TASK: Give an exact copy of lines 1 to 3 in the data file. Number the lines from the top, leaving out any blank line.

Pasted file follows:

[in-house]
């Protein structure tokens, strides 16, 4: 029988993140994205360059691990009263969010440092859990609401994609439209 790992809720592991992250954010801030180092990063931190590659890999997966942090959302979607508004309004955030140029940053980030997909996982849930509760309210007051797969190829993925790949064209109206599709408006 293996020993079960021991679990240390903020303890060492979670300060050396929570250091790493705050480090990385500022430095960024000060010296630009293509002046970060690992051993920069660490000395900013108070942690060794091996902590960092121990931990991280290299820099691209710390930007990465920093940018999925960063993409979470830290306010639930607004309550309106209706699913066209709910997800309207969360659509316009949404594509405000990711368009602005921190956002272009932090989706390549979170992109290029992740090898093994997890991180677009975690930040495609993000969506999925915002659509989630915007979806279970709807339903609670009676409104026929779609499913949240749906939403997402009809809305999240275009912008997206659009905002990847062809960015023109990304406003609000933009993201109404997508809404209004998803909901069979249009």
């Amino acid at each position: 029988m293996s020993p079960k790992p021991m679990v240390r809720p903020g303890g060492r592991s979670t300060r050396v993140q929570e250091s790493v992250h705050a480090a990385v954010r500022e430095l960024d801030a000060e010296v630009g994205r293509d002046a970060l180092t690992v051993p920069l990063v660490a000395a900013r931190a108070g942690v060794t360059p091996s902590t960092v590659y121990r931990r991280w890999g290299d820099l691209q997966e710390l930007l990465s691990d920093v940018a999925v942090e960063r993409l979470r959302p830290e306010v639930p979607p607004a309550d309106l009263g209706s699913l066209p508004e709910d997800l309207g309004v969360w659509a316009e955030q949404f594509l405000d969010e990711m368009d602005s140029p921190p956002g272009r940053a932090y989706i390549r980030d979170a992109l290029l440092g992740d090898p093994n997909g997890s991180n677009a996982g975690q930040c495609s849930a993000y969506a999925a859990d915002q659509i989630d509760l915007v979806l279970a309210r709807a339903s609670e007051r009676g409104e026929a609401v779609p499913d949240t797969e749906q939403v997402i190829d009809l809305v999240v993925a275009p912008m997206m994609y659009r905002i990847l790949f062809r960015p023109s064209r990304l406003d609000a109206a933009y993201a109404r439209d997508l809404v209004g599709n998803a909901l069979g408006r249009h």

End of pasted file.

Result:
[in-house]
């Protein structure tokens, strides 16, 4: 029988993140994205360059691990009263969010440092859990609401994609439209 790992809720592991992250954010801030180092990063931190590659890999997966942090959302979607508004309004955030140029940053980030997909996982849930509760309210007051797969190829993925790949064209109206599709408006 293996020993079960021991679990240390903020303890060492979670300060050396929570250091790493705050480090990385500022430095960024000060010296630009293509002046970060690992051993920069660490000395900013108070942690060794091996902590960092121990931990991280290299820099691209710390930007990465920093940018999925960063993409979470830290306010639930607004309550309106209706699913066209709910997800309207969360659509316009949404594509405000990711368009602005921190956002272009932090989706390549979170992109290029992740090898093994997890991180677009975690930040495609993000969506999925915002659509989630915007979806279970709807339903609670009676409104026929779609499913949240749906939403997402009809809305999240275009912008997206659009905002990847062809960015023109990304406003609000933009993201109404997508809404209004998803909901069979249009």
């Amino acid at each position: 029988m293996s020993p079960k790992p021991m679990v240390r809720p903020g303890g060492r592991s979670t300060r050396v993140q929570e250091s790493v992250h705050a480090a990385v954010r500022e430095l960024d801030a000060e010296v630009g994205r293509d002046a970060l180092t690992v051993p920069l990063v660490a000395a900013r931190a108070g942690v060794t360059p091996s902590t960092v590659y121990r931990r991280w890999g290299d820099l691209q997966e710390l930007l990465s691990d920093v940018a999925v942090e960063r993409l979470r959302p830290e306010v639930p979607p607004a309550d309106l009263g209706s699913l066209p508004e709910d997800l309207g309004v969360w659509a316009e955030q949404f594509l405000d969010e990711m368009d602005s140029p921190p956002g272009r940053a932090y989706i390549r980030d979170a992109l290029l440092g992740d090898p093994n997909g997890s991180n677009a996982g975690q930040c495609s849930a993000y969506a999925a859990d915002q659509i989630d509760l915007v979806l279970a309210r709807a339903s609670e007051r009676g409104e026929a609401v779609p499913d949240t797969e749906q939403v997402i190829d009809l809305v999240v993925a275009p912008m997206m994609y659009r905002i990847l790949f062809r960015p023109s064209r990304l406003d609000a109206a933009y993201a109404r439209d997508l809404v209004g599709n998803a909901l069979g408006r249009h």